Thomas F. Schaller, professor of political science at UMBC, offers his expertise on Maryland politics in a new Governing Magazine article that asks “Are the States Deepening the Nation’s Red-Blue Divide?”
The article explores how the expansion of unified party control and legislative supermajorities at the state level are impacting policymaking, examining what policies are being approved in strongly Republican and strongly Democratic states.
The article identifies Maryland as a Democratic state that has taken a turn to the left with recent legislation on assault weapons, education, same-sex marriage and the death penalty. “Maryland is getting bluer in election results,” says Schaller; conveying that Maryland’s GOP has become increasingly marginalized.
Yesterday’s allegations that state prison guards helped a gang operate a contraband smuggling scheme from behind bars at the Baltimore City Detention Center are prompting strong responses from Maryland lawmakers. While Sen. Brian E. Frosh said the O’Malley administration deserves credit for its role in a “very bold, aggressive and appropriate” prosecution, Del. Curtis S. Anderson called the indictments “just horrific” and asked for further explanation from the governor.
Donald F. Norris, professor and chair of public policy at UMBC, told the Washington Post that any political fallout from the episode for O’Malley, who is considering a 2016 presidential bid, will likely be determined by “how he handles this, whether he gets out in front of it.” Norris notes, “If the state were riddled with incompetence and corruption, that’d be one thing, but it’s not. … This kind of thing happens in all prison systems, though maybe not this flagrant.”
Today’s Boston Globe published a letter by Seth D. Messinger, associate professor in UMBC’s Dept. of Sociology and Anthropology, in the opinion series “Voices on the Bombings.” Messinger, a medical anthropologist, is an expert on recovery from traumatic limb loss, specifically among military service members. In “The Need for Strong Rehabilitation Services” he writes,
Military patients with traumatic limb loss take part in a comprehensive rehabilitation program that provides them with surgical and medical care, physical and occupational therapy, and a wide variety of prosthetic limbs as well as opportunities to use them in a diverse array of sporting and recreational activities. Observers of the military’s physical rehabilitation program cannot help but be impressed by the extraordinary results achieved by patients, many of whom go on to attain a degree of physical functioning that approximates their pre-injury abilities. [...] Does the civilian health care system provide access to the kind of care that has been so successful with military patients?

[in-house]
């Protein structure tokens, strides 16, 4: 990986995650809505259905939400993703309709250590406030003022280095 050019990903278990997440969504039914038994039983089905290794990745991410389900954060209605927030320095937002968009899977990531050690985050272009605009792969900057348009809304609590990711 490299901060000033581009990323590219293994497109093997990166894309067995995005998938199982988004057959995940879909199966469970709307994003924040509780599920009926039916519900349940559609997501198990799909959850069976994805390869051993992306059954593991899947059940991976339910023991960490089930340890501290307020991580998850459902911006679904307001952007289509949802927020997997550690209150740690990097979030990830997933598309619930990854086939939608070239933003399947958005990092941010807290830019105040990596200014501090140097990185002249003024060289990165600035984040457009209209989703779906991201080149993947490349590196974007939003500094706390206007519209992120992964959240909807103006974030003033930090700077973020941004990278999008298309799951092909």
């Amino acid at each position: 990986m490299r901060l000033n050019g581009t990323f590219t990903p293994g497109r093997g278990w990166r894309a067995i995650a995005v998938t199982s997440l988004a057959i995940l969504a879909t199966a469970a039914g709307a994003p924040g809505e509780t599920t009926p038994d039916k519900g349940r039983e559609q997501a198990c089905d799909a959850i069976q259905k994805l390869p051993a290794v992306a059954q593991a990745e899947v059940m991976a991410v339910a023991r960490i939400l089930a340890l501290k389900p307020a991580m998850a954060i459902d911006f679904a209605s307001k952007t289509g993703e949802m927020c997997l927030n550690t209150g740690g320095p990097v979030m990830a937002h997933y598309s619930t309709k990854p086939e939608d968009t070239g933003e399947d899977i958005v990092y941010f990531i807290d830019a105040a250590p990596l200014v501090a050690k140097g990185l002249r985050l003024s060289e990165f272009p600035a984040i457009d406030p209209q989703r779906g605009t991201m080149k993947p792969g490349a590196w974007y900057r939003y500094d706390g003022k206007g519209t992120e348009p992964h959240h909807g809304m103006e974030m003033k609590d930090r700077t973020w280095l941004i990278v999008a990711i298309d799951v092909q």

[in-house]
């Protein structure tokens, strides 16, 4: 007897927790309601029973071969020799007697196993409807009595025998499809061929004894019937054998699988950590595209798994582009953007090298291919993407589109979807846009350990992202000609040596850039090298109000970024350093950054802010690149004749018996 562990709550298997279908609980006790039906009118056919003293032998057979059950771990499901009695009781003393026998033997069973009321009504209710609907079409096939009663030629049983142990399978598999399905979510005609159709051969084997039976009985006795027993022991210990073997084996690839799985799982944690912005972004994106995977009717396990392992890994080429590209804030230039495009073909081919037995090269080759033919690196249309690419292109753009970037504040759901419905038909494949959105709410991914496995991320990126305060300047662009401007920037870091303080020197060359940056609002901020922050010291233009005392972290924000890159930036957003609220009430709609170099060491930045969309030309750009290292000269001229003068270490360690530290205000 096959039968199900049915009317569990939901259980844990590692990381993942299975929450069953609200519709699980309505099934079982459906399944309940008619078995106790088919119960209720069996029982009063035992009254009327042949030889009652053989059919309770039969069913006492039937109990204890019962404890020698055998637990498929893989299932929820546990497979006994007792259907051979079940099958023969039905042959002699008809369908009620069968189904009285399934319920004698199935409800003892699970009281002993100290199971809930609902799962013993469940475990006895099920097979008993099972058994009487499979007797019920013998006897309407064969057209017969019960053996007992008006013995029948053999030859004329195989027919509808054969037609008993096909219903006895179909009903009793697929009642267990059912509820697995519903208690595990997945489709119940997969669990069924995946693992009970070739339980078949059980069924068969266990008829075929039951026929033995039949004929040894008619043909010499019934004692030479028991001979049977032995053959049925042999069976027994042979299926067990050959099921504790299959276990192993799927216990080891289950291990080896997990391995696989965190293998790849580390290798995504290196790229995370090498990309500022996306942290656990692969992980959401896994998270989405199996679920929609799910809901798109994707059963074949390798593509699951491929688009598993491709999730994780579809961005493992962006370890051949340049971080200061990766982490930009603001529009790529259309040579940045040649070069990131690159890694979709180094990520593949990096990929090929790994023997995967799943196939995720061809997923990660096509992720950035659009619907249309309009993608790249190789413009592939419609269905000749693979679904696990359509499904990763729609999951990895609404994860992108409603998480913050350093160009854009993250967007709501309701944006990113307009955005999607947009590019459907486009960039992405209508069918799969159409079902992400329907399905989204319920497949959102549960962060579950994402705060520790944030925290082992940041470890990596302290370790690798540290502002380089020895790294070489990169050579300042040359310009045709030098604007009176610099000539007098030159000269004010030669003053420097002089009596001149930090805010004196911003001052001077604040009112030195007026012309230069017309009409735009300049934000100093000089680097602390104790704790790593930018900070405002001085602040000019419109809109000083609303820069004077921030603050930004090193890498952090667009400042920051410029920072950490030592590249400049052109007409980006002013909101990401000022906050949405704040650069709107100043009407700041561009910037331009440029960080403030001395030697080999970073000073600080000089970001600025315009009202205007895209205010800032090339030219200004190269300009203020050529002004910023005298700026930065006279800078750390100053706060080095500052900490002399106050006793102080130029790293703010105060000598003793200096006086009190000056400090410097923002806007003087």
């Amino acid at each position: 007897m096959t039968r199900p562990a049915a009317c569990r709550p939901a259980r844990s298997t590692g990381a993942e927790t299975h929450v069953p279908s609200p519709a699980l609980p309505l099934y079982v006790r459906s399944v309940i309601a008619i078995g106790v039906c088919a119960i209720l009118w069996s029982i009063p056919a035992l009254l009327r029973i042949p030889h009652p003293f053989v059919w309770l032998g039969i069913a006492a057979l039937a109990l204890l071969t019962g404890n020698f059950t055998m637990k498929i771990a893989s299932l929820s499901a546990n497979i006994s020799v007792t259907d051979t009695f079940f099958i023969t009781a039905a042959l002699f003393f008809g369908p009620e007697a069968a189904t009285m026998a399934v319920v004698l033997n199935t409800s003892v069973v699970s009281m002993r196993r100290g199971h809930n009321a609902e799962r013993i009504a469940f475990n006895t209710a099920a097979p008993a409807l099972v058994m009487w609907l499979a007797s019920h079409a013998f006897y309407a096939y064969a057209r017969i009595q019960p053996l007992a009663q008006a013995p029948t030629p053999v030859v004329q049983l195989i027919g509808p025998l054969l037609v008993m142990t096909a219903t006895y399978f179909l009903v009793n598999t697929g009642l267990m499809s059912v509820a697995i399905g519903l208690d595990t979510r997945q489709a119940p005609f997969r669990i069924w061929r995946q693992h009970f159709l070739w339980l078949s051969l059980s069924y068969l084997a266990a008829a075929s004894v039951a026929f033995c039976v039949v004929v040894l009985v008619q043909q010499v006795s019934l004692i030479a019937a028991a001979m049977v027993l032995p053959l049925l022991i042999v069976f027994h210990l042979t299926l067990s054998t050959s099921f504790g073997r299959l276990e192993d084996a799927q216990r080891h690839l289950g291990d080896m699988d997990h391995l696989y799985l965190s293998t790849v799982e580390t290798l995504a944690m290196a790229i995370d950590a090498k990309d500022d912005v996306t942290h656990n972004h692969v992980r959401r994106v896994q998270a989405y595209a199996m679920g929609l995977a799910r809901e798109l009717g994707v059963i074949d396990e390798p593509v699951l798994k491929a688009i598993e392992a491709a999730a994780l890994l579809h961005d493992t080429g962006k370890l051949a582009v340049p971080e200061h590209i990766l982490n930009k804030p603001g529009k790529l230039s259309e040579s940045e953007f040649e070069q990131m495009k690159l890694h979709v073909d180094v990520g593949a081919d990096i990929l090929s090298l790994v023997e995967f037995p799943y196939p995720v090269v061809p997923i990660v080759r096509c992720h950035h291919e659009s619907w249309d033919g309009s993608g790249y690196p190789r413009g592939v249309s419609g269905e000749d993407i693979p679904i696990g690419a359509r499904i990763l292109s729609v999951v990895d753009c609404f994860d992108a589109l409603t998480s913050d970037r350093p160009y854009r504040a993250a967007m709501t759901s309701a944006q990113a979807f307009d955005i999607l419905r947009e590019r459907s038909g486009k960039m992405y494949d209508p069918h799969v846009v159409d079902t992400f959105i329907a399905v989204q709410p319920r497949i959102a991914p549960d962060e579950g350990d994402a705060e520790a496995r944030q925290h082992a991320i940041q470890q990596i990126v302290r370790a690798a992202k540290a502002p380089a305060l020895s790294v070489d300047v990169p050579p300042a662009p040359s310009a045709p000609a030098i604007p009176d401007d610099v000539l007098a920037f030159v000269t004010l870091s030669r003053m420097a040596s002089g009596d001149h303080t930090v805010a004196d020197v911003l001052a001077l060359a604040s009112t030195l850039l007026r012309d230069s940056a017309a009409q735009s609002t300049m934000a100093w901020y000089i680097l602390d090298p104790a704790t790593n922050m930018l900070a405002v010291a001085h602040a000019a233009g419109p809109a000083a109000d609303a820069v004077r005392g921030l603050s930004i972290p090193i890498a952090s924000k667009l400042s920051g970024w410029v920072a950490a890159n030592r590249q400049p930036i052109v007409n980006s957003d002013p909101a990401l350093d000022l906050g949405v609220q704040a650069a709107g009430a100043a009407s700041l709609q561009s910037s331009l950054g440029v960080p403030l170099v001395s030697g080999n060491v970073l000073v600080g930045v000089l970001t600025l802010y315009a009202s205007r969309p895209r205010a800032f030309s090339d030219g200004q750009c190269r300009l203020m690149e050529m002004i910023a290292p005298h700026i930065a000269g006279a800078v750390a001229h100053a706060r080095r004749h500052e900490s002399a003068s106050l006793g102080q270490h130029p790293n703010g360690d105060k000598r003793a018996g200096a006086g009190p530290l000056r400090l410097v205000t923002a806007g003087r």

Read the full letter through The Boston Globe.
In the last year, three top aides and three department secretaries have left Gov. Martin O’Malley’s administration. Although some have voiced concern, Donald F. Norris, professor and chair of public policy at UMBC, tells The Daily Record, “This is not at all unusual for the second half of the second term of a term-limited governor.” Norris notes, “If the replacements are qualified, there’s no brain drain.”
NBC Chicago’s politics blog “The Ward Room” recently posted an opinion piece affirming Mayor Rahm Emanuel’s decision to refuse to provide public money for a $500 million renovation of Wrigley Field. The writer, Edward McClelland, cited research by UMBC economics professor Dennis Coates that found pro sports reduce a city’s per capita income by putting entertainment dollars into the hands of athletes and team owners who live outside the area rather than local businesses around the stadium.
Coates wrote, “money paid to players does not circulate as widely or abundantly as it would were it paid to people with less wealth and more attachment to the city.” Read the article to learn more.